Dear Adoption, I Know You, Now. I See You
I’m not that baby long ago trembling, motherless, unloved, while strangers decided my fate. In a crib, maybe in someone’s arms, clearly not standing in a courtroom while others spoke in my “best interests.”
I asked my first mom late last year if she’d like to “unadopt” me. She said, “Yes!” On my birthday this year, I went back to a courtroom to be adopted.
We reunited 12 years ago after living my whole life not being told, even relinquishing my first son. That discovery led me to a world where blood relatives aren’t legally recognized. So I sought “Unadoption.” My mother and I found that some states permit adult adoption. We filled out the paperwork, turned in the forms, and planned to restart our journey.
We sat in the courtroom with the judge looking at the paperwork. I watched as he looked at the top sheet and then flip hurriedly to other pages. Back and forth, flipping before eventually saying, “No matter how many times I look at these dates, I can’t help but notice that today is ACTUALLY your birthday.” I never felt like he took it lightly, but seeing the matching dates, I think it deepened the meaningfulness.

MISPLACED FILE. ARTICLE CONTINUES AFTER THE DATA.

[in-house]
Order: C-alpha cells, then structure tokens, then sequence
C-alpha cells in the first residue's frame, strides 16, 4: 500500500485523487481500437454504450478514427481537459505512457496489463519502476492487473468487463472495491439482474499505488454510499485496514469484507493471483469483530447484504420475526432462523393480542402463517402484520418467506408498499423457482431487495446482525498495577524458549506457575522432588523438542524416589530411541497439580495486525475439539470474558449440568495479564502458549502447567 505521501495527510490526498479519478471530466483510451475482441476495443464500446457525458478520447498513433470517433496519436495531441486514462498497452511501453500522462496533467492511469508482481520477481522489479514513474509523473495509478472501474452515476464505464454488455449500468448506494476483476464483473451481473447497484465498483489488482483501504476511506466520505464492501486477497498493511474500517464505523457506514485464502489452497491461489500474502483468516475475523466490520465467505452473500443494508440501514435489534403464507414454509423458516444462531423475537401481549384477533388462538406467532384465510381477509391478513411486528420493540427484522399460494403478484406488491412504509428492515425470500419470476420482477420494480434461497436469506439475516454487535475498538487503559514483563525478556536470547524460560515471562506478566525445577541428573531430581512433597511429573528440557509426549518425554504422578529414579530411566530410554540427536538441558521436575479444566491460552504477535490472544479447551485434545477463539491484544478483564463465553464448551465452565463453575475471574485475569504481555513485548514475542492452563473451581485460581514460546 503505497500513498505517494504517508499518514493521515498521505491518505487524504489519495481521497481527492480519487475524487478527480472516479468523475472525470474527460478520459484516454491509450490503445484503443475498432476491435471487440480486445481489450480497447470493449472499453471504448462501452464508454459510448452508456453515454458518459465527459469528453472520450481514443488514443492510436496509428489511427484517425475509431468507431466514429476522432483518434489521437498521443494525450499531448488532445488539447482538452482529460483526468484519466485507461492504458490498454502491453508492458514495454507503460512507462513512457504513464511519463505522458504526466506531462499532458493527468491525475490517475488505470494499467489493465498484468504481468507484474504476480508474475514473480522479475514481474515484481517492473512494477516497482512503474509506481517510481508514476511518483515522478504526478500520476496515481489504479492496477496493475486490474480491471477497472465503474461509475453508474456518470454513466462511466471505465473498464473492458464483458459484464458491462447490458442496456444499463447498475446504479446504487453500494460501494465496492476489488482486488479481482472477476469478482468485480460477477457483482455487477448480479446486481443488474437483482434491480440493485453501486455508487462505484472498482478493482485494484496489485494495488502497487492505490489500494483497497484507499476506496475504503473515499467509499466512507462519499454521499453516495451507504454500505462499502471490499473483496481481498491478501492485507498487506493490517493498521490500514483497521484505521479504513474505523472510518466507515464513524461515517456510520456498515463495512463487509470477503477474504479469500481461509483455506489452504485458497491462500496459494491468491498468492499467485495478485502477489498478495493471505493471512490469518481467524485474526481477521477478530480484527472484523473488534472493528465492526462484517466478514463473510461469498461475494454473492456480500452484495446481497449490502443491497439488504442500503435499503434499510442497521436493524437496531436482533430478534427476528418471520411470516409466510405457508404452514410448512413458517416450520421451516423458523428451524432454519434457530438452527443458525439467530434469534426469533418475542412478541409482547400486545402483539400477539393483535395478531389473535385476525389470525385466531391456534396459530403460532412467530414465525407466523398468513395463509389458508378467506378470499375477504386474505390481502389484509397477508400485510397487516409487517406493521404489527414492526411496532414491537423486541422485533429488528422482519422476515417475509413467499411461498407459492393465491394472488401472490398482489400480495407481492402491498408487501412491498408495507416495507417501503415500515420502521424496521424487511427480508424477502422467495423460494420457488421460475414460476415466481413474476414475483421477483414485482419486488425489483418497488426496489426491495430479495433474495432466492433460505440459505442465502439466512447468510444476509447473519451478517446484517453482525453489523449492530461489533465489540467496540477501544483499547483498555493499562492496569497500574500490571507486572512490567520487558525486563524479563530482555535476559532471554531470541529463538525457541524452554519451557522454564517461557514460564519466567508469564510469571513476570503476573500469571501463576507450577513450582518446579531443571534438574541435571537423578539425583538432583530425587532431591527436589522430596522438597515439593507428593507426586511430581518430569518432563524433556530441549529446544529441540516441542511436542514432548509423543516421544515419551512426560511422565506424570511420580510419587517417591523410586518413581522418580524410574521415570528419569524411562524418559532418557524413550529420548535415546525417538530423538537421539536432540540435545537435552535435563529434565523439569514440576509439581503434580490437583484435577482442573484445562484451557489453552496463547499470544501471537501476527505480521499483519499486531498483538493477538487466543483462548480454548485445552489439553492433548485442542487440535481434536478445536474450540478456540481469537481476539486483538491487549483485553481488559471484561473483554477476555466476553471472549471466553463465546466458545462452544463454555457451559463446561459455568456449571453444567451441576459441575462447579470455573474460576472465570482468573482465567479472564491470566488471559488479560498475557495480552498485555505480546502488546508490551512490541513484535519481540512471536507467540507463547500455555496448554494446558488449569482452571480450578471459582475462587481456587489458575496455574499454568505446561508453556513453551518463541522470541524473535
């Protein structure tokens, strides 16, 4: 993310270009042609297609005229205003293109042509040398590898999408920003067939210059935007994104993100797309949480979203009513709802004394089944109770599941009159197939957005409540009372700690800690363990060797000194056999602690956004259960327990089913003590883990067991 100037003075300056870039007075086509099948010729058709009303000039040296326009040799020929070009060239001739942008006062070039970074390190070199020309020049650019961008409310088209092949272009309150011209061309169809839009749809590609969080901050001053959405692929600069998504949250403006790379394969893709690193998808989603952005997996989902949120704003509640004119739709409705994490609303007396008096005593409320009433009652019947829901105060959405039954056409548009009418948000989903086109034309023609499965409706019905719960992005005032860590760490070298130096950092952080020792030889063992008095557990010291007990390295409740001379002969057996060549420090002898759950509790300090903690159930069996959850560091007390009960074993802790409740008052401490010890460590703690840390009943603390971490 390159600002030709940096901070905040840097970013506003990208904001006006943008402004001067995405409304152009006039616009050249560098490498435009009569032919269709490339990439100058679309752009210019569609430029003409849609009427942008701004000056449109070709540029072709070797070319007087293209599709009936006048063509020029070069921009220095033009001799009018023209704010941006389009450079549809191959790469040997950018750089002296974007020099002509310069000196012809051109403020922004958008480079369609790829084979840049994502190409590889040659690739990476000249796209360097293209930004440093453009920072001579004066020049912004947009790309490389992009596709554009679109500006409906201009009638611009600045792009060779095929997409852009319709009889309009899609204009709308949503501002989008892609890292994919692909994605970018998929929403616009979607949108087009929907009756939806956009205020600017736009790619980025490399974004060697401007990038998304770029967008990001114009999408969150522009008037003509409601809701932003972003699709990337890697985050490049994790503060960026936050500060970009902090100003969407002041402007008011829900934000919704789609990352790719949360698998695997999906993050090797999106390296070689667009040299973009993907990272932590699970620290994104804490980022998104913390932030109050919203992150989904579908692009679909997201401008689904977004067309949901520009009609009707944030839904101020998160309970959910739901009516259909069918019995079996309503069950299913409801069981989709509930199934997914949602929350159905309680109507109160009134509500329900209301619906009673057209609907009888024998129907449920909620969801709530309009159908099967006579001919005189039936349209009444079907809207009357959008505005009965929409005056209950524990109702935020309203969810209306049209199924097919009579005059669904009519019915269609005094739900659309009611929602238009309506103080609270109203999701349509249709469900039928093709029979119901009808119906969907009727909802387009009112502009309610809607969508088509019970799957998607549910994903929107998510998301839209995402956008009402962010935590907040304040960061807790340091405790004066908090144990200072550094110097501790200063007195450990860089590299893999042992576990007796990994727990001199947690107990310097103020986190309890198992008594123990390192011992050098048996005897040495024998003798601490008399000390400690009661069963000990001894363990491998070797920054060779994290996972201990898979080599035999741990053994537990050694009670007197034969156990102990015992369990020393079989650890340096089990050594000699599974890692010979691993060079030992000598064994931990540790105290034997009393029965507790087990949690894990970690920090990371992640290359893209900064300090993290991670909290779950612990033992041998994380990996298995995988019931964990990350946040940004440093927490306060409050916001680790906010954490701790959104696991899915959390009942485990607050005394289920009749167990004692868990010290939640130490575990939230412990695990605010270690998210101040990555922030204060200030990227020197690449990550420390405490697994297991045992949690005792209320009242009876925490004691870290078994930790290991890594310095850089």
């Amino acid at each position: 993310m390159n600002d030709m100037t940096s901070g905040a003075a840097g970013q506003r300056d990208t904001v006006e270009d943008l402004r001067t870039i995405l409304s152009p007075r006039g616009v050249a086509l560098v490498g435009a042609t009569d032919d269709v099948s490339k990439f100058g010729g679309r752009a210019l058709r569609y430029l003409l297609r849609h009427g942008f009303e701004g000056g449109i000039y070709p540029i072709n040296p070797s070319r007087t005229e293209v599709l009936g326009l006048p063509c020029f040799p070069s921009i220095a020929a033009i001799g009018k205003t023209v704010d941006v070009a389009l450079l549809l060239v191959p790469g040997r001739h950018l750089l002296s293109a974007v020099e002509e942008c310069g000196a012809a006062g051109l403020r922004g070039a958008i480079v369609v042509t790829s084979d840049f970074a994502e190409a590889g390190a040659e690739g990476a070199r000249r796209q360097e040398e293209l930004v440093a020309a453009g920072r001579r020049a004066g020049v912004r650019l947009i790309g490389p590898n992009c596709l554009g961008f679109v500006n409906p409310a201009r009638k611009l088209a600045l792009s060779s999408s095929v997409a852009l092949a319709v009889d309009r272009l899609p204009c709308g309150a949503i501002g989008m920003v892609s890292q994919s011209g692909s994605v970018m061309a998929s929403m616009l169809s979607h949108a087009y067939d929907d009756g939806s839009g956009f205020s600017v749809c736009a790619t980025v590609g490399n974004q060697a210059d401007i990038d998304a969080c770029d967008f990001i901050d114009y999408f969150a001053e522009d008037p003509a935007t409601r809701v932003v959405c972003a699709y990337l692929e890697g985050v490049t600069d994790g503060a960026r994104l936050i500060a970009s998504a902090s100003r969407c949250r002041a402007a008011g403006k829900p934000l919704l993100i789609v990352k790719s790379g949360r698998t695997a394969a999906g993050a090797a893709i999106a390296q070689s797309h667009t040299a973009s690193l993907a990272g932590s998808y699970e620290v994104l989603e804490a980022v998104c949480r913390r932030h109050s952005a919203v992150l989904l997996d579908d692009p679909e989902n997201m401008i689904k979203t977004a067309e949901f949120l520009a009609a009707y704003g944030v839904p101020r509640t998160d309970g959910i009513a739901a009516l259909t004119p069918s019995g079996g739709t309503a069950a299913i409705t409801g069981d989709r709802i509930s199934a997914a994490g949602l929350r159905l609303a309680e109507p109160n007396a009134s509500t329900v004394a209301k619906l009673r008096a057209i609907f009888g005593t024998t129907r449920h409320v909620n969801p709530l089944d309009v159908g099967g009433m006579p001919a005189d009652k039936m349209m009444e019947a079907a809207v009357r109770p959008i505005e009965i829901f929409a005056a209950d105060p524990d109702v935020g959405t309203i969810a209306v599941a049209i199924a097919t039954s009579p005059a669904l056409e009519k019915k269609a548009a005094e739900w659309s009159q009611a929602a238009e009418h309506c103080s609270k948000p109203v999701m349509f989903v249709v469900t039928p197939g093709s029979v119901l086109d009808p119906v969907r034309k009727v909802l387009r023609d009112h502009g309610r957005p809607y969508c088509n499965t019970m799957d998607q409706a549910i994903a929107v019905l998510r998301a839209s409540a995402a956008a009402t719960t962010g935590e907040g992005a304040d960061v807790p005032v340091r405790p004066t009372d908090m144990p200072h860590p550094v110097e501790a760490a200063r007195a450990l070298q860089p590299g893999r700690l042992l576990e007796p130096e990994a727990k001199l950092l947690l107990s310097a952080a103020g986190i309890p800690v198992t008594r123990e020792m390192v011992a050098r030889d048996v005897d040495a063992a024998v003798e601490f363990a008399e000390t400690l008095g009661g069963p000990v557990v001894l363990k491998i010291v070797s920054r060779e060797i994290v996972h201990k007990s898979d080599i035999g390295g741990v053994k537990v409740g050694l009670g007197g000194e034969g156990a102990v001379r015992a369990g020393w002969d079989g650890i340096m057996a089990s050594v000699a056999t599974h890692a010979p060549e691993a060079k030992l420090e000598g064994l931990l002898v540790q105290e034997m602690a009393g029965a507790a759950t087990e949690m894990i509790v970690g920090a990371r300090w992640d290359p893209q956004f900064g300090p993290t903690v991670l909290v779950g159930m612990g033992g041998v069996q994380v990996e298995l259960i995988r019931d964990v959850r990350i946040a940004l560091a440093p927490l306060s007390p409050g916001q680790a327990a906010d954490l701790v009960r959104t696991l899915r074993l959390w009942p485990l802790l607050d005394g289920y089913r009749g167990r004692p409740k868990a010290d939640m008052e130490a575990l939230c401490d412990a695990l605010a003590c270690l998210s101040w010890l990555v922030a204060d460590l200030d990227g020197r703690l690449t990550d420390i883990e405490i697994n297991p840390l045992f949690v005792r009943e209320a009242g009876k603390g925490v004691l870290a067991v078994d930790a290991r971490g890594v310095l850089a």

He asked us to raise our right hands and being so nervous that something was going to happen – she would change her mind, someone would burst in the doors and object, or my adoptive family would show up and call it a farce (I remembered a moment when I was 11 and sat in the doctor’s office as they looked into my ancestry for a clue as to what was wrong, my adoptive mom sat and related to me her medical history, passing it off as my own) – that I actually raised my left hand. I hope that doesn’t have legal implications. The judge said, “Affirm that all parties want this adoption to happen.” Or something like that. I really don’t know because my mind was running 8 million miles per hour, but I remember thinking this had all happened before.
But last time it wasn’t me. It was someone speaking for me. I wonder was I in a carriage, a blanket, arms? I imagined someone reaching over to me and picking up my chubby clasped hand. Raise it on up to testify. Did someone do that? Or was it just them affirming on my behalf? Suddenly it was now AND 46 years ago. Except this time, I determined my best interests. The paperwork was signed and I was adopted again, but this time I am really “unadopted;” we undid that original fateful decision.
I choose. I raised my hand. I testified for me. I choose my name, my path, my heritage, and my legacy.
Read Ridghaus’ Letter to My Inner Child here.